So here is a picture of my Yakov a few years ago. A few days ago he graduated from the eighth grade. It was a screwball ceremony by U.S. standards. In the U.S., everyone gets dressed up, a few speeches are made, degrees or something to hold them are handed out, and refreshments are shared. People are home by lunch.
Not so here. Heck, we didn't even know it was graduation. My son had been practicing for an end of year play, and that's what we were attending. We were supposed to be there by 7:30, but got there ten minutes late knowing that nothing starts here at the stated time. People would obviously pray the afternoon prayer before any happenings anyway.
By eight, we were being ushered in. We were treated to some junior high type music, speeches were soon to be made by the principal, head of the local authority, parents representative of a parent whose last child was completing this school, etc.
It didn't take long sitting in a crowded auditorium to think how easy it would be to light a place like this up. Maybe I am odd, but thoughts like this occur to me all the time. I sit in a synagogue and think how easy it would be to pack a timed bomb into the stand used for Torah reading. It is both settling and unnerving. On the one hand, no one knows when the next strike will occur. On the other, Jews are 20% of the population in my area, and these thoughts of mine are more thoughts than worries. In other words, the desire to plan and execute such relatively simple attacks is not shared by enough of the local non-Jewish population for it to be a worry, or, if it is, policing activity is sufficient to thwart any, or at least most, plans to terrorize.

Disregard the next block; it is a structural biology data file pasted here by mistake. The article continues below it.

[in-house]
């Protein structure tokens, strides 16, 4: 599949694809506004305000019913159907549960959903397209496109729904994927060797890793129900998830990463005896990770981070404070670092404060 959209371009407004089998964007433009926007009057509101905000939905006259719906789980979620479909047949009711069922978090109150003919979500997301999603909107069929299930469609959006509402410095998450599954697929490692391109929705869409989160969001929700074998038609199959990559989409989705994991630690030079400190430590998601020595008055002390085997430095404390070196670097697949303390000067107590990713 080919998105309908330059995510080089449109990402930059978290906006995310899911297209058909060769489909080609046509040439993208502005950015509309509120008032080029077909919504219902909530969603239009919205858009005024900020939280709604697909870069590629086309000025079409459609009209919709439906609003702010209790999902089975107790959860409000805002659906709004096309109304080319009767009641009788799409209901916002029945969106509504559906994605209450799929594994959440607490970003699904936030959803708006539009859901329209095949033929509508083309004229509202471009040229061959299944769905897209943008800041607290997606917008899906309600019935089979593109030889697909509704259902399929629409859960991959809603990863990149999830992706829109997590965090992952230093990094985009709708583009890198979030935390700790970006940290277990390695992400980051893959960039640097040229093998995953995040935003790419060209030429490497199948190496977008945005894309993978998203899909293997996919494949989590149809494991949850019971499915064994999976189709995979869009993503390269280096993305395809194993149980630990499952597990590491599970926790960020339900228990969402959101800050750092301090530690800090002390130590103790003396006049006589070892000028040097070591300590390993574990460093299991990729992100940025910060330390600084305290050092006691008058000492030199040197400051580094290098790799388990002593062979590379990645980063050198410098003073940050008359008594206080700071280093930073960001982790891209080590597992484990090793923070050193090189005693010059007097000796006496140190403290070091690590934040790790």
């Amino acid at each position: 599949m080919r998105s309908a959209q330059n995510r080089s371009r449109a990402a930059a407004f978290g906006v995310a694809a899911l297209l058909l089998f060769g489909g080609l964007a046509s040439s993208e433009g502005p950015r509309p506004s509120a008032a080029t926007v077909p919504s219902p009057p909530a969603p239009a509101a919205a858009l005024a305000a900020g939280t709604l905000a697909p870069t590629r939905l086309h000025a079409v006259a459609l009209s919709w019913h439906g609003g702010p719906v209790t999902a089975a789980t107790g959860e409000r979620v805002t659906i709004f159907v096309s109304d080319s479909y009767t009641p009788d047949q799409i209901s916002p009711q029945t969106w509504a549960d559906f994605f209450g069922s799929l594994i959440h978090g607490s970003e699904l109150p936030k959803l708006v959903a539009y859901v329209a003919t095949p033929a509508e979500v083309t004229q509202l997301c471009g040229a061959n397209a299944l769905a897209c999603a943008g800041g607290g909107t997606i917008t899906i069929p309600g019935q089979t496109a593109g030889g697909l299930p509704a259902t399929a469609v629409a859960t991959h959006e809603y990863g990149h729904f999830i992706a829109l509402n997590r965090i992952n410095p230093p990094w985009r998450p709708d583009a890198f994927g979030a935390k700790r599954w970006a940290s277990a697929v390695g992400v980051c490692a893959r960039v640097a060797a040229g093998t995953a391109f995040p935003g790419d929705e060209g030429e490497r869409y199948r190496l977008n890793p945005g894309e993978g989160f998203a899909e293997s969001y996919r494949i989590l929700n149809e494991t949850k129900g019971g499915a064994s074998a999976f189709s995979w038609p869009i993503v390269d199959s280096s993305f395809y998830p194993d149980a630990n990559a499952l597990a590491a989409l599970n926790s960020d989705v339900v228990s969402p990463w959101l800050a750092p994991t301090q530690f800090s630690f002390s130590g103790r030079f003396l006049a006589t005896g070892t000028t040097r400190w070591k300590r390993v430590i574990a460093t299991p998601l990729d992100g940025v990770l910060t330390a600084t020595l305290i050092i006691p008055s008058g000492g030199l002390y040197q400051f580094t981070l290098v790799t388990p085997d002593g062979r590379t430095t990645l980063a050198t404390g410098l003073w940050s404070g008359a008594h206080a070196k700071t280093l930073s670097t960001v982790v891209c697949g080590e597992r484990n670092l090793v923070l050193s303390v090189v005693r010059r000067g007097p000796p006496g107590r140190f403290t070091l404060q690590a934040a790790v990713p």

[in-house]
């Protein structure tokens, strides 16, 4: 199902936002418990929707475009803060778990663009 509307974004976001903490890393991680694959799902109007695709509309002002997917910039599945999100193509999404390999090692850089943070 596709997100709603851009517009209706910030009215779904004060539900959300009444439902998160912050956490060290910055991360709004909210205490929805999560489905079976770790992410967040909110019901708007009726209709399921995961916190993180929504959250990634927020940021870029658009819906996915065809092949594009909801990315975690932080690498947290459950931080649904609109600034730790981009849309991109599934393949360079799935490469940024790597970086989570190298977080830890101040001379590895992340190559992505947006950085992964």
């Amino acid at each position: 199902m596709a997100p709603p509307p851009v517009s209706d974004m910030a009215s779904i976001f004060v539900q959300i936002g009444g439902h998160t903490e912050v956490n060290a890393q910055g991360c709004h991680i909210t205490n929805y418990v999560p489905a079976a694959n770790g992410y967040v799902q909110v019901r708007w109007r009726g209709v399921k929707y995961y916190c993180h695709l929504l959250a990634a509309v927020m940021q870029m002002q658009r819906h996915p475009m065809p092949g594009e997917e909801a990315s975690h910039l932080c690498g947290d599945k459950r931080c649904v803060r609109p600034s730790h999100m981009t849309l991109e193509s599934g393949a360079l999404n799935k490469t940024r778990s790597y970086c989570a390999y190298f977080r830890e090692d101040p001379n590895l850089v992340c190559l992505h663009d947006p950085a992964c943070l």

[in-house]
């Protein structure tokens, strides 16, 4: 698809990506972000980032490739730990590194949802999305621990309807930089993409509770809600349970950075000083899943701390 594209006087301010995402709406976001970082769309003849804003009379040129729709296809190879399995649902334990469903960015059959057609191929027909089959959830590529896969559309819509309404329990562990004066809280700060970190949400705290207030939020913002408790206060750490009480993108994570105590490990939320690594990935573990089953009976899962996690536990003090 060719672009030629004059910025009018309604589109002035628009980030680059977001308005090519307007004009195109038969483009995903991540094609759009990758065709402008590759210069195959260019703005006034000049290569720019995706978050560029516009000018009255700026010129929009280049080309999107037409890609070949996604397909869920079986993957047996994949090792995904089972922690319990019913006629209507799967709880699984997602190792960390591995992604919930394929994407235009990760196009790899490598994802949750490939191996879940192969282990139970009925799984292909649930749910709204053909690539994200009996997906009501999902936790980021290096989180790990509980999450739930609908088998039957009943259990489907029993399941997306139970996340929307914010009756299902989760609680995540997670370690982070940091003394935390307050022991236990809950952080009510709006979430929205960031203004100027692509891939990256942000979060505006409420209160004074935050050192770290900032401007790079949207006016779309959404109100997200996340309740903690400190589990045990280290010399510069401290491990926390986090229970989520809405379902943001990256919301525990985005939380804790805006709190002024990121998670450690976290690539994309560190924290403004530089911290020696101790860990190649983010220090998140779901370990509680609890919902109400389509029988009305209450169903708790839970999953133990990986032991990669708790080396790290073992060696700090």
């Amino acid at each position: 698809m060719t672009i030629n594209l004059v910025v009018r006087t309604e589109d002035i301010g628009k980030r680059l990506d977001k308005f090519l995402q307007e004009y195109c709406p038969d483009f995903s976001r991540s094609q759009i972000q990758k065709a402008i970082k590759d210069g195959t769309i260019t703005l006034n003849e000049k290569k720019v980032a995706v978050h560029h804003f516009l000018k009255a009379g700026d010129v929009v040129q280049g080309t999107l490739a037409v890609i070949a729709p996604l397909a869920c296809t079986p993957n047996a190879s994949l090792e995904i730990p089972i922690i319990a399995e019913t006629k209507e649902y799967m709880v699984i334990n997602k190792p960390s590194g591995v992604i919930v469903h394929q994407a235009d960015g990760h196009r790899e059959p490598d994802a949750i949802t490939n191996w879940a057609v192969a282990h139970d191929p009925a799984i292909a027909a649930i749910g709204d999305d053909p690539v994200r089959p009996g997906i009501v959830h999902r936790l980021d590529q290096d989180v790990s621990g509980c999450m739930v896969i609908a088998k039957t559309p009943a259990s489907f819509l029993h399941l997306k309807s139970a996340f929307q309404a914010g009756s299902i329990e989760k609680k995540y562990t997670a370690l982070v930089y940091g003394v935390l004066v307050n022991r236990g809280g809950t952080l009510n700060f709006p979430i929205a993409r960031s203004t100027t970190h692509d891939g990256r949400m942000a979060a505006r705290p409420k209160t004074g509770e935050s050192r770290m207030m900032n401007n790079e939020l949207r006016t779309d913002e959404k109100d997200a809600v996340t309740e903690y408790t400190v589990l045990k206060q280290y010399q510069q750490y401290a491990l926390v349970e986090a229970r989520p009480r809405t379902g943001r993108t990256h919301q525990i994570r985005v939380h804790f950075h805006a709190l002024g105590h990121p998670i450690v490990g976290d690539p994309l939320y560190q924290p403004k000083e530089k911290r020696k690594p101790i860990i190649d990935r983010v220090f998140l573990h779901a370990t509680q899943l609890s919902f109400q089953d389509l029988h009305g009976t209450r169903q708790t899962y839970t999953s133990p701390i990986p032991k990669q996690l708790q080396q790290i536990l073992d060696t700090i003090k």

So the ceremony continues. The mother of the representative - who also happens to be a teacher - of the parents whose last child is leaving the school (very, very few have just one child here) gets up to bless the students, and I think to myself that I would bless them all to still be around when their time comes to leave the army. I am bothered. I really hate that this is the context in which my child is growing up.
So the speeches are made and its time for the kids to do their thing, and the play begins. We couldn't hear most of it - people just don't know how to do sound here - but eventually got the point. The theme, what else but the impact of a terrorist attack on the lives of the people around it, of course from a religious context, complete with the inspiriting of the jaded Russkie with a new-found patriotic zeal and the new-found respect of the secular girl for the religious boy, whom she had previously seen only as a part of the stilted monolith of the haredi world. To round it off, pure jingoism in the form of videos of soldiers marching around in formation, probably from memorial ceremonies and such.
I found it all disturbing. It's not that I don't respect belief or the notion of personal sacrifice, but I don't need the state, in the form of its schools, dragging my 14 year old through such dark themes. My son already has values, the highest of values in fact. It kind of disturbs me a little that he has no interest in being corrupted, but then it doesn't.
But that is not my point. What is is that our reality is sufficient. If this play had given tools to cope with our reality, I might have been okay with it. But it didn't. It very much felt like it was trying to push a particular point of view on my children. And while I might share that point of view, this is not how I want my child coming to his. But perhaps this push is in response to others in other directions. It seems the whole contest is a bit screwed up though. If our value were respect, the individual viewpoints would still have their place, but they would not be so sharply inserted into our world. It is this our educational system seems to be missing, or afraid of.
But that's all I have to say about that. I must admit, for all the hoopla that I didn't really expect to care for, I came out glad that my son had passed this milestone so damned well. He is so much more a person at his age than I was. I just can't help but be the proudest of parents.